Real numbers will eventually appear, but only after research and startup funding arrives. Meanwhile, amazing claims of spectacular performance will predominate. Real products? No problem: <http://g3ar.co.za/wp-content/uploads/2012/03/Graphene-battery.jpg> I found this attempt to produce usable numbers. <http://hackaday.com/2012/03/20/print-your-own-supercaps/> Never mind the article. The confusion is in the readers comments, which like your numbers, didn't include any useful references or sources. There was originally two papers on the topic (probably with usable numbers) that were attached to the story, but the links don't work. This is as close to real numbers as I could find: "Graphene-Based Ultracapacitors" <http://bucky-central.me.utexas.edu/RuoffsPDFs/179.pdf> Unfortunately, they provide only Farads/gram, which isn't particularly useful. Meanwhile, progress in storage technology has found a possible solution to making practical lithium-sulfur batteries, which can then be labeled as having "natural" and "organic" sources: <http://www.rsc.org/chemistryworld/News/2011/January/18011101.asp> Then, there's the see through battery: <http://www.gizmag.com/go/7018/> Many such promising technologies die a silent death in the research lab as unforeseen difficulties and complications emerge during the development. 20 years later, they are then resurrected by someone able to solve these difficulties, and emerge as the next miracle products. Have patience please. -- Jeff Liebermann jeffl@cruzio.com 150 Felker St #D http://www.LearnByDestroying.com Santa Cruz CA 95060 http://802.11junk.com Skype: JeffLiebermann AE6KS 831-336-2558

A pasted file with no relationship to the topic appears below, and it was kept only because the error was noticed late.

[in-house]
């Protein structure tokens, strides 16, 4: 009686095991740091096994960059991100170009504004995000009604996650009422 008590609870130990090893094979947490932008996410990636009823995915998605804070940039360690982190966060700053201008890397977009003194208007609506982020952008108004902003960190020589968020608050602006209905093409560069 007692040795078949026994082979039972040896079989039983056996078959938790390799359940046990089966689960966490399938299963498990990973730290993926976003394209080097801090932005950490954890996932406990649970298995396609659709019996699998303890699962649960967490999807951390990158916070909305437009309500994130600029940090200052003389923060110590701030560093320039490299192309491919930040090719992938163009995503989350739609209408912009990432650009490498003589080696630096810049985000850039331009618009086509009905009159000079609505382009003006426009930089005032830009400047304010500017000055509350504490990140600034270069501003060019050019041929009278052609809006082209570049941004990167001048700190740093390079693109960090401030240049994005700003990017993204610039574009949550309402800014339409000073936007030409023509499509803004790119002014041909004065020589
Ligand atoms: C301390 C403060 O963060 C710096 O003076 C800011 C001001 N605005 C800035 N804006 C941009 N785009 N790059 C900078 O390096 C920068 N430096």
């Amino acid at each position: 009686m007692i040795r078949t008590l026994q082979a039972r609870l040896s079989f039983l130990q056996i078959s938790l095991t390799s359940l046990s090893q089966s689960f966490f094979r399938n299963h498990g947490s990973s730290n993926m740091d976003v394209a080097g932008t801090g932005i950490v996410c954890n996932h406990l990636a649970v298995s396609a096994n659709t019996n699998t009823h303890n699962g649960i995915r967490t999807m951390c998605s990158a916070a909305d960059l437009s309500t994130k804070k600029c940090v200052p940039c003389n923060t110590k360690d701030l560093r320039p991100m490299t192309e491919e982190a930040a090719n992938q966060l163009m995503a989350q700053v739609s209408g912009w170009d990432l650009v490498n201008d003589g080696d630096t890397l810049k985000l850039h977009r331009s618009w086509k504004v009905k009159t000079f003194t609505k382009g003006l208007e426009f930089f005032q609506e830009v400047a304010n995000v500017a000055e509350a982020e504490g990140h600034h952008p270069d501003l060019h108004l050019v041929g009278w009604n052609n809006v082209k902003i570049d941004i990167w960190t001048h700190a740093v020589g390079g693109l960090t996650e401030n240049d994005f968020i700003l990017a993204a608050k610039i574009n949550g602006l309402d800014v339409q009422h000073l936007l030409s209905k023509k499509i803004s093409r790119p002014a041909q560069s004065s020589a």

On Sun, 30 Dec 2012 18:11:14 -0800, Jeff Liebermann <jeffl@cruzio.com>
wrote:

>On Sun, 30 Dec 2012 16:32:26 -0800 (PST), dagmargoodboat@yahoo.com >wrote: > >>If lead-acid batteries were 550x better, you'd only need 5kg of 'em >>for a pretty decent car. > >Perhaps it would be best to start with smaller applications before >taking on the electric car problem. For example, I could certainly >use longer battery run time and life for my smartphone and laptop: ><http://www.graphene-info.com/smcs-new-revolutionary-graphene-based-energy-devices> ><http://www.graphene-info.com/graphene-and-silicon-sheets-used-make-lithium-ion-batteries-10-times-capacity-and-charge-speed>
Actually, laptops are getting better. Lately I've been seeing 13H battery life advertised, 24H with the additional (attached) battery "slice". My new one (not one of the above) is running just short of 6H but it's still learning the battery.